Vaginal suppositories containing probiotics may be effective in the treatment of bacterial vaginosis. Eating yogurt enriched with
There is limited evidence suggesting probiotics may help reduce low density
Cardiovascular risk reduction (smokers/atherosclerosis)
One study suggests probiotic supplementation might reduce blood pressure and some biochemical risk factors for cardiovascular disease (leptin and fibrinogen). This implies a possible protective effect against atherosclerosis. However, more studies are needed to confirm such effects.
There is insufficient evidence on which to form conclusions for use of probiotics in collagenous colitis.
Use of probiotics with constipation has had mixed results. One study combining them with food showed a beneficial effect on gastrointestinal symptoms of patients with chronic constipation. However, another study did not show effectiveness in young children. More studies are needed to determine what forms of probiotic and pathways of administration might be effective in constipation.
Evidence regarding benefit in Crohn's disease is mixed. There is preliminary evidence that
There is limited evidence that probiotics may help in acute diarrhea. A study of day care children with mild gastroenteritis found a probiotic combination to reduce duration of diarrhea. A study in adults found that a different formula did not reduce duration, but did reduce frequency of stools. More studies are needed to determine recommendations for probiotic use in acute diarrhea.
Limited data support probiotics for treatment and prevention of antibiotic-associated diarrhea (AAD). Studies have evaluated a variety of probiotics for these uses, including with children. In summary, probiotics are considered a safe and reasonable approach to prevention or reduction of AAD in people undergoing antibiotic therapy. However, larger and better-designed studies are needed for definitive recommendations.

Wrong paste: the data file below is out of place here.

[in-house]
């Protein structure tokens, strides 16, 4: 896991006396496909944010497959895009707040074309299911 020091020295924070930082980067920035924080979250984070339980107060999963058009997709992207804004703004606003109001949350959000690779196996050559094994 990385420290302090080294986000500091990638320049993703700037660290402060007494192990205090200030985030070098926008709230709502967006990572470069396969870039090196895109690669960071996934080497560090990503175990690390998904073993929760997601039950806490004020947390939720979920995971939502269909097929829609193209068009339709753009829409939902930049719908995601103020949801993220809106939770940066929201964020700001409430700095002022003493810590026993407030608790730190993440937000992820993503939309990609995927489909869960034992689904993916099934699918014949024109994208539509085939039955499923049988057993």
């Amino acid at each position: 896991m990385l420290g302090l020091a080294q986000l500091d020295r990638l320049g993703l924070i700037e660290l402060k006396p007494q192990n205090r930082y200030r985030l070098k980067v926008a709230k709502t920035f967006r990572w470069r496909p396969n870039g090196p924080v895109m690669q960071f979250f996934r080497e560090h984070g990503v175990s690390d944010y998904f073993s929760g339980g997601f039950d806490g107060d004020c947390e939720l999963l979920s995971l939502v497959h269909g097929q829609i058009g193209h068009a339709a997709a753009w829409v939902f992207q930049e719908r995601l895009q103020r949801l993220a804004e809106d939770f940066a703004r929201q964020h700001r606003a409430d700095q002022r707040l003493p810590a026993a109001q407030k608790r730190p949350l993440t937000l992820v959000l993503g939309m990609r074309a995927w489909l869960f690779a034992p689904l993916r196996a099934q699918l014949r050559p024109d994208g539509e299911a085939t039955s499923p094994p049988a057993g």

Diarrhea (chronic bacterial overgrowth-related)
There is limited evidence suggesting probiotics might help in treatment of bacterial overgrowth-related chronic diarrhea. More studies are needed to provide guidelines for this use.
Diarrhea (Clostridium difficile)
There is limited evidence suggesting that probiotics may reduce recurrence of
Hepatic encephalopathy (confused thinking due to liver disorders)
Initial studies in minimal hepatic encephalopathy are encouraging. Probiotics and prebiotics may lead to improvement of symptoms and may be an alternative to lactulose for management of this condition in people with cirrhosis. However, more studies are needed to determine the role of probiotics in this condition.
There is conflicting evidence regarding the effects of probiotic-enriched dairy products on lowering blood levels of total cholesterol or low-density lipoprotein ("bad cholesterol"). More studies are needed.
in fermented milk, low-fat milk, or lactose-hydrolyzed low-fat milk may enhance immune function.
Results are mixed regarding the ability of probiotics to reduce infective complications of medical treatment. Reduced incidence of infection has been seen in patients treated for brain injury, abdominal surgery, and liver transplantation. Other studies have shown no such reduction in elective abdominal surgery and critical care patients.
Infections (rotavirus nosocomial)
Supplementation of infant formulas with probiotics is a potential approach for the management of cow's milk allergy, but there is conflicting evidence as to whether it improves digestion of lactose. More research is needed in this area a before a conclusion can be drawn.
Necrotizing enterocolitis (NEC) prevention
Little evidence is available on the effects of probiotics in prevention of NEC. Study results conflict. Further studies are needed to determine the effectiveness of this application.
There is insufficient evidence to draw any firm conclusions. More research is necessary.
Limited evidence suggests a probiotic preparation (VSL#3, containing
Rheumatoid arthritis (RA)
In a small study
Supplementation in preterm and very low birthweight infants
Probiotic supplementation may foster better growth and higher counts of healthful bacteria in the gut of preterm infants.
Urinary tract infection
Vaginal candidiasis (yeast infection)
Probiotics have not been adequately studied for the prevention or treatment of vaginal yeast infections. More research is needed in this area before a conclusion can be drawn.
Bacterial infection (translocation)
Bacterial translocation (passage of bacteria from the gut to other areas of the body where they can cause disease) is of special concern in surgery. Limited evidence suggests that supplementation with probiotics may not reduce this problem.
Diarrhea (HIV patients on antiretroviral therapy)
Probiotic therapy is well tolerated in HIV infected patients on antiretroviral therapy, but may not be helpful for gastrointestinal symptoms.
Probiotics have been used in the vagina immediately after oocyte retrieval during IVF, but they do not appear to have an effect on vaginal colonization or pregnancy rate in IVF cycles.